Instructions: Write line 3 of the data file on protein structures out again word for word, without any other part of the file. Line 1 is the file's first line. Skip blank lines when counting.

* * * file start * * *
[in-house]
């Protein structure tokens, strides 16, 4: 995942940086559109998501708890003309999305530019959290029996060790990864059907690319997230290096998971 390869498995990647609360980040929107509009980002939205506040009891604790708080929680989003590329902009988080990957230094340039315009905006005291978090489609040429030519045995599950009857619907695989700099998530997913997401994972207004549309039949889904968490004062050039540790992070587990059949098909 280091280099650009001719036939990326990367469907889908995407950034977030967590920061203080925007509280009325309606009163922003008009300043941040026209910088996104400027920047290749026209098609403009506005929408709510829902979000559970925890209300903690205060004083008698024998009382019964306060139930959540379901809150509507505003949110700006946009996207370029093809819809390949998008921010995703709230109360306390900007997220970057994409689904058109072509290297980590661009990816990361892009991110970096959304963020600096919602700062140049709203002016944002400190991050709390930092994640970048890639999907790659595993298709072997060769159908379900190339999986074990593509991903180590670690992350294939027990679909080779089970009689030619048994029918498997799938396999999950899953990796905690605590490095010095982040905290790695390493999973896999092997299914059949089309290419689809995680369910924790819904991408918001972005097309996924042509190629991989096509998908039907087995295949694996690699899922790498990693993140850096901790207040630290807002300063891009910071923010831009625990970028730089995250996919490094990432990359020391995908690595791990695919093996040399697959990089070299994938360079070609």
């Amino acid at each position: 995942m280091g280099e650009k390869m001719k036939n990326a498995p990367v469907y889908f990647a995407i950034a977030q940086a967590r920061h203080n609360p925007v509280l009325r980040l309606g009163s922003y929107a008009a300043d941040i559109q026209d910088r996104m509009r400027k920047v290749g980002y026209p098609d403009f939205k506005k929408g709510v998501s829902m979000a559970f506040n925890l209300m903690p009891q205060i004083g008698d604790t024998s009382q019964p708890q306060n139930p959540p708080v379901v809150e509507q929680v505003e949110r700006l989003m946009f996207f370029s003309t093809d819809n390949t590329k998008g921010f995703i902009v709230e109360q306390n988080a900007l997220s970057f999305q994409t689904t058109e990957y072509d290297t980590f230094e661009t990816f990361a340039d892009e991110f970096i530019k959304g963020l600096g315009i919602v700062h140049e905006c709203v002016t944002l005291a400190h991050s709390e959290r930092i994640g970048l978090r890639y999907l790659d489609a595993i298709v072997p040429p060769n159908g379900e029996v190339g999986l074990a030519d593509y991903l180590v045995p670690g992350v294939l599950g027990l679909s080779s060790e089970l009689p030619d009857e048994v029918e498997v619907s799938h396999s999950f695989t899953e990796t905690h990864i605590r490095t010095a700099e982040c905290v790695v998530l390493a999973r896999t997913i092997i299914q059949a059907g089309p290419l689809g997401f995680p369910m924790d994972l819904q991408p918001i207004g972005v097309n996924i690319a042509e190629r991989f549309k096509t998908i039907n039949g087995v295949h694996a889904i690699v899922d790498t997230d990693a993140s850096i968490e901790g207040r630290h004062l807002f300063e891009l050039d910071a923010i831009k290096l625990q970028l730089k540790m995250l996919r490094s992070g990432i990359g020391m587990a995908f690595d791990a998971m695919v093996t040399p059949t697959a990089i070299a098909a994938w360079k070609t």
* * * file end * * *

């Amino acid at each position: 995942m280091g280099e650009k390869m001719k036939n990326a498995p990367v469907y889908f990647a995407i950034a977030q940086a967590r920061h203080n609360p925007v509280l009325r980040l309606g009163s922003y929107a008009a300043d941040i559109q026209d910088r996104m509009r400027k920047v290749g980002y026209p098609d403009f939205k506005k929408g709510v998501s829902m979000a559970f506040n925890l209300m903690p009891q205060i004083g008698d604790t024998s009382q019964p708890q306060n139930p959540p708080v379901v809150e509507q929680v505003e949110r700006l989003m946009f996207f370029s003309t093809d819809n390949t590329k998008g921010f995703i902009v709230e109360q306390n988080a900007l997220s970057f999305q994409t689904t058109e990957y072509d290297t980590f230094e661009t990816f990361a340039d892009e991110f970096i530019k959304g963020l600096g315009i919602v700062h140049e905006c709203v002016t944002l005291a400190h991050s709390e959290r930092i994640g970048l978090r890639y999907l790659d489609a595993i298709v072997p040429p060769n159908g379900e029996v190339g999986l074990a030519d593509y991903l180590v045995p670690g992350v294939l599950g027990l679909s080779s060790e089970l009689p030619d009857e048994v029918e498997v619907s799938h396999s999950f695989t899953e990796t905690h990864i605590r490095t010095a700099e982040c905290v790695v998530l390493a999973r896999t997913i092997i299914q059949a059907g089309p290419l689809g997401f995680p369910m924790d994972l819904q991408p918001i207004g972005v097309n996924i690319a042509e190629r991989f549309k096509t998908i039907n039949g087995v295949h694996a889904i690699v899922d790498t997230d990693a993140s850096i968490e901790g207040r630290h004062l807002f300063e891009l050039d910071a923010i831009k290096l625990q970028l730089k540790m995250l996919r490094s992070g990432i990359g020391m587990a995908f690595d791990a998971m695919v093996t040399p059949t697959a990089i070299a098909a994938w360079k070609t």